Helene, a linguist and novelist, lives in Oslo, Norway with her husband and children. She is in the development stage of fleshing out the main character for a new novel. Her protagonist, Ellinor Smidt, will have a doctorate in linguistics. Newly separated from husband Tom, Ellinor has no confidence in her abilities. However, she applies and is chosen to be a research assistant on the SAMmin Project, a project documenting people living in Finnmark who identify as conversing in Sami, an endangered language. Off to Northern Norway goes Ellinor Smidt!

Coincidentally, Helene is amazed to receive a phone call from a relative in Hammerfest who is conducting genealogical research. Helene requests to see a copy of her paternal family tree once completed. Knowing that her father's family history is incomplete, Helene embarks upon a quest to trace the Nilsen family's roots. She discovers that her great-grandfather, Ole Nilssen was Sami. Helene had planned a trip to attend Finnmark's International Literature festival. She will use her observations and experiences to help shape her novel about Ellinor's experiences in Finnmark.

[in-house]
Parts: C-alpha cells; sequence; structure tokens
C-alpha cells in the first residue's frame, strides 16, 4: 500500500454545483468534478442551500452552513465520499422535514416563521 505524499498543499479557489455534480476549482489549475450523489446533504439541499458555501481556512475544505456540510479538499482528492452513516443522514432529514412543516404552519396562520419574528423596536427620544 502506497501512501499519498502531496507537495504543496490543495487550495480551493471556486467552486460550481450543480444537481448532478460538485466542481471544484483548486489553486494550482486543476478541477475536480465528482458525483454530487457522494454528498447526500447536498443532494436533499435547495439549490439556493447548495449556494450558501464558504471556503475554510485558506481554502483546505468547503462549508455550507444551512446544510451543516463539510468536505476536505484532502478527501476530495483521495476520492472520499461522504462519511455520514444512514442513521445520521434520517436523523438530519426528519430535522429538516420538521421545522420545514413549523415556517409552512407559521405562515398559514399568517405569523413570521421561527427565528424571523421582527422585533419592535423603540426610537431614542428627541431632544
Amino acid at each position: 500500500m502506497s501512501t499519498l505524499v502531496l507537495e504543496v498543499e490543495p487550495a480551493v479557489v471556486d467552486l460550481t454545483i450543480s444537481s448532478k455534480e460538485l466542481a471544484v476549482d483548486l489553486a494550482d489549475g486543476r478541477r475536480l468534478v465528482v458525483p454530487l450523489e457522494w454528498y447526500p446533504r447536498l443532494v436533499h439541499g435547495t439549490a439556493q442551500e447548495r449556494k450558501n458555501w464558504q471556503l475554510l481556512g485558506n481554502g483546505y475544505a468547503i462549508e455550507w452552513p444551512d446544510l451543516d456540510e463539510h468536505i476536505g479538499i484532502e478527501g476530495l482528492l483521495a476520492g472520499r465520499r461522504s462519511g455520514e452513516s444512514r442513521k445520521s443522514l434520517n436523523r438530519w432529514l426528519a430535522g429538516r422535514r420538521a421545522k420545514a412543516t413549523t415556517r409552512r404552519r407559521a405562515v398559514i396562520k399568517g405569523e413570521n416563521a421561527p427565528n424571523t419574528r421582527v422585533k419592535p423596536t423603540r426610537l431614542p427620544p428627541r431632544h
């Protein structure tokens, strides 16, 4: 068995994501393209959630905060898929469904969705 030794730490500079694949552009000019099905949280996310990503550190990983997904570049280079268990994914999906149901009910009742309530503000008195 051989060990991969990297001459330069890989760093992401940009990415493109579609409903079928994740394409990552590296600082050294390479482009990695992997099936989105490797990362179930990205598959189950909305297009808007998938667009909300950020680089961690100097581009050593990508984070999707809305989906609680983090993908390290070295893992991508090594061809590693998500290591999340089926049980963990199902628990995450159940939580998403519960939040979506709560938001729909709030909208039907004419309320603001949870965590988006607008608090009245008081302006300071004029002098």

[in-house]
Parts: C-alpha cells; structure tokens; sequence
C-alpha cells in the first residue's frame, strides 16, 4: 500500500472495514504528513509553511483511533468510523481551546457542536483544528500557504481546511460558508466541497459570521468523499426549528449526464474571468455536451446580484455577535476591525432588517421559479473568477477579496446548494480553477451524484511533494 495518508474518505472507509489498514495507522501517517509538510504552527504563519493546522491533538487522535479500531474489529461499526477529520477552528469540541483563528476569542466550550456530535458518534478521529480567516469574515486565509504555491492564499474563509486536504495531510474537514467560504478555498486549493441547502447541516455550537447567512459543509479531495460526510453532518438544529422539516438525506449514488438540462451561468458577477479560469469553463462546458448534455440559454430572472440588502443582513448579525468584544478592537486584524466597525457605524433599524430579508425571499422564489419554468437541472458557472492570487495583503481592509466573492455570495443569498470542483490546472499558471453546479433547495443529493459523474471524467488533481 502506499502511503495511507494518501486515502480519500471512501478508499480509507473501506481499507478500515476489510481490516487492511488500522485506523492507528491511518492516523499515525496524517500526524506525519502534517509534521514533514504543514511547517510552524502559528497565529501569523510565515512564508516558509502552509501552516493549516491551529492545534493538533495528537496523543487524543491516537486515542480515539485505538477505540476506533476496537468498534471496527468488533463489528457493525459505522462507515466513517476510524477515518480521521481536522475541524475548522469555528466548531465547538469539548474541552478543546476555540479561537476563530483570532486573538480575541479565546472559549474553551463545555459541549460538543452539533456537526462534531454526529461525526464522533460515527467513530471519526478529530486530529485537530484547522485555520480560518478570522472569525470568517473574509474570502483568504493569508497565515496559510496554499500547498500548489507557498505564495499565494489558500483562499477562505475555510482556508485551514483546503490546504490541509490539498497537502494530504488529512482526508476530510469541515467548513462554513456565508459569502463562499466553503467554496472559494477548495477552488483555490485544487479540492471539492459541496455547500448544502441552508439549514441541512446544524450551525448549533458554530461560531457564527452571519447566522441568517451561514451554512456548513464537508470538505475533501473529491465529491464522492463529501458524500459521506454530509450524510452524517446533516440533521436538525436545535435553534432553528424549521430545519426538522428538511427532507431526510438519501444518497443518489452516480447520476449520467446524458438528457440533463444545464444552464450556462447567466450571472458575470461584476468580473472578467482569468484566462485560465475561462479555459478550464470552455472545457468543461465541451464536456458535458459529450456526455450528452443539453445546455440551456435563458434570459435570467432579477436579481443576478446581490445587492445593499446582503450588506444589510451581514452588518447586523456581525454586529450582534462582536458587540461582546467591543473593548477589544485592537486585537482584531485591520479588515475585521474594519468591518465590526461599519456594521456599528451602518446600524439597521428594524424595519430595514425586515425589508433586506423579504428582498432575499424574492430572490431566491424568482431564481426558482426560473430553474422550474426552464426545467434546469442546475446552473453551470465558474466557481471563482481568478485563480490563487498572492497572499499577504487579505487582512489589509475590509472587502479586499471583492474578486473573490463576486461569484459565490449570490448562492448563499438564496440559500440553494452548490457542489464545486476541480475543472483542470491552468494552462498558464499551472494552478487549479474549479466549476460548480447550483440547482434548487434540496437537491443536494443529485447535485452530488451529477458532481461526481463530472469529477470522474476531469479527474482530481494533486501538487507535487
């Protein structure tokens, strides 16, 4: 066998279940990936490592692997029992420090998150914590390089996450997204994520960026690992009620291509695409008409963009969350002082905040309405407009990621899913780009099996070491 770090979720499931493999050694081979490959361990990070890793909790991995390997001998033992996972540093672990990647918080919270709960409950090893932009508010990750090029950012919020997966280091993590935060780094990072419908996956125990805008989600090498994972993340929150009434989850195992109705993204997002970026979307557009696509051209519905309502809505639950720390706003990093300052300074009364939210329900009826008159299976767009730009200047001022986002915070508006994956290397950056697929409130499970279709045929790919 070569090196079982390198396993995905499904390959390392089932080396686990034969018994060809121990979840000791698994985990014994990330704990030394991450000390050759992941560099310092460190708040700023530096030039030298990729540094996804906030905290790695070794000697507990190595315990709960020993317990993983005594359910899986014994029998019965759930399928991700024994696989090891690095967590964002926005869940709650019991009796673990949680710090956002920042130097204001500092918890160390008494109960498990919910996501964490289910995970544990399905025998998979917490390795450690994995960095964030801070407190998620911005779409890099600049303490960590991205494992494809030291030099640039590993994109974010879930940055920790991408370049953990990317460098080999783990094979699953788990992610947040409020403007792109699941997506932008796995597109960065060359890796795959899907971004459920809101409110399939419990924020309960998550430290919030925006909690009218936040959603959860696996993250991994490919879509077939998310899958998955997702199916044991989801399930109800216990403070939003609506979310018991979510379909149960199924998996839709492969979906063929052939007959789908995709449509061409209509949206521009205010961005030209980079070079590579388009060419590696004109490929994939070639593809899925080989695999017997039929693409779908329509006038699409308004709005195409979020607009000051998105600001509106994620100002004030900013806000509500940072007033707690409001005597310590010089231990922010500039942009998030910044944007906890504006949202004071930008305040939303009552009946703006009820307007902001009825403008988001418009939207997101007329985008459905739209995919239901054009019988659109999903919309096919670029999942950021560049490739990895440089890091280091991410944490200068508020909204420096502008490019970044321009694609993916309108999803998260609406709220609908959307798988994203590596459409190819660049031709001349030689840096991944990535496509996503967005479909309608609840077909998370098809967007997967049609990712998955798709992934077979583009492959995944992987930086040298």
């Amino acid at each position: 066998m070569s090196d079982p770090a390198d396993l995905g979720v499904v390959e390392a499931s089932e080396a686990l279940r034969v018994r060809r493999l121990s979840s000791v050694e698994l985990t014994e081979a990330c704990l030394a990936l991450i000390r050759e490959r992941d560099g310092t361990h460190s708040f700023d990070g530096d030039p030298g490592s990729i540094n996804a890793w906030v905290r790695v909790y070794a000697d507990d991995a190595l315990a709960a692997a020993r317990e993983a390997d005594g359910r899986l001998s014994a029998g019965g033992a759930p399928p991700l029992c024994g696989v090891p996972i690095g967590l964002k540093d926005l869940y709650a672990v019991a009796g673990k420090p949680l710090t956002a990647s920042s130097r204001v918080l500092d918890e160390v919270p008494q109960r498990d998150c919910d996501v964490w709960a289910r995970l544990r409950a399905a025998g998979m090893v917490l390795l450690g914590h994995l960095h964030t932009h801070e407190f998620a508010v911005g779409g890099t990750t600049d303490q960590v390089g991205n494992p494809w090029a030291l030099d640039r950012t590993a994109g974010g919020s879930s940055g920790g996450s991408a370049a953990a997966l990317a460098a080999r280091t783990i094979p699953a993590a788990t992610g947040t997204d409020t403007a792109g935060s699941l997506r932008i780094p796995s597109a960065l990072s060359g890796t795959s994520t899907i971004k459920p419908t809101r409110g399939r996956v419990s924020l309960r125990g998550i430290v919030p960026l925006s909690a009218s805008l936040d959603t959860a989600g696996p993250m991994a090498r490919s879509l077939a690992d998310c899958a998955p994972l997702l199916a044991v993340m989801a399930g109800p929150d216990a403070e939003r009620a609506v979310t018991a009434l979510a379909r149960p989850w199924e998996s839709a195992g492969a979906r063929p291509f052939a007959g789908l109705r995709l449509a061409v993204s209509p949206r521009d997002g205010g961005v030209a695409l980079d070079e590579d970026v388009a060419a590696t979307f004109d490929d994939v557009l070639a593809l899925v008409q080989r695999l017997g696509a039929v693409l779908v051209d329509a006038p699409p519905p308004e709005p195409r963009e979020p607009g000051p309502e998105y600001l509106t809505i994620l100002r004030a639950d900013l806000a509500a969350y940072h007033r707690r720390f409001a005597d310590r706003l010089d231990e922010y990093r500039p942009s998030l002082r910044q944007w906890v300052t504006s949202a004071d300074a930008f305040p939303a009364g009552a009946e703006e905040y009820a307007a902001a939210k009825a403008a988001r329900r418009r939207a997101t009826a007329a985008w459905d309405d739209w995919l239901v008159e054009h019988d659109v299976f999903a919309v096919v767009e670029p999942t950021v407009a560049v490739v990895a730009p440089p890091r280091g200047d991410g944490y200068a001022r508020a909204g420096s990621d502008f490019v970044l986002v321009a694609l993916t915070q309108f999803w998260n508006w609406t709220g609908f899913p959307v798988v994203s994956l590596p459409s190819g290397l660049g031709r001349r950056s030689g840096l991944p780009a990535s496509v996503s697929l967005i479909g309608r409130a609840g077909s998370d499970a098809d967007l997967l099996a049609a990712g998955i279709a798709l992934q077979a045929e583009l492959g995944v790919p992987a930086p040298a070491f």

Helene's search for her roots will parallel and be intertwined with Ellinor's search for data. "What was it like to be a Sami child in this district during the most intense Norwegianization be prevented from speaking your own language?' "You keep that background hidden. It was nothing you acknowledged." "It was as if the tie to the ancestors was cut."

"Clearing Out" by Helene Uri weaves the autobiographical with the fictitious to create a conversation about identity, tradition, and the endangered status of the Sami language. I highly recommend this tome.

Thank you University of Minnesota Press and Net Galley for the opportunity to read and review "Clearing Out".
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2 stars

I was so confused by this book that I didn't know if I was coming or going. I understand the premise of the novel, but the transitions from reality to the character in the “author's” novel were so disjointed and confusing that I just had to give up on it. I don't know if it was a factor of translation, or the author's intent. 

There are just too many other books out there to be read.

I want to thank NetGalley and the U of Minnesota Press for forwarding to me a copy of this book to read and review.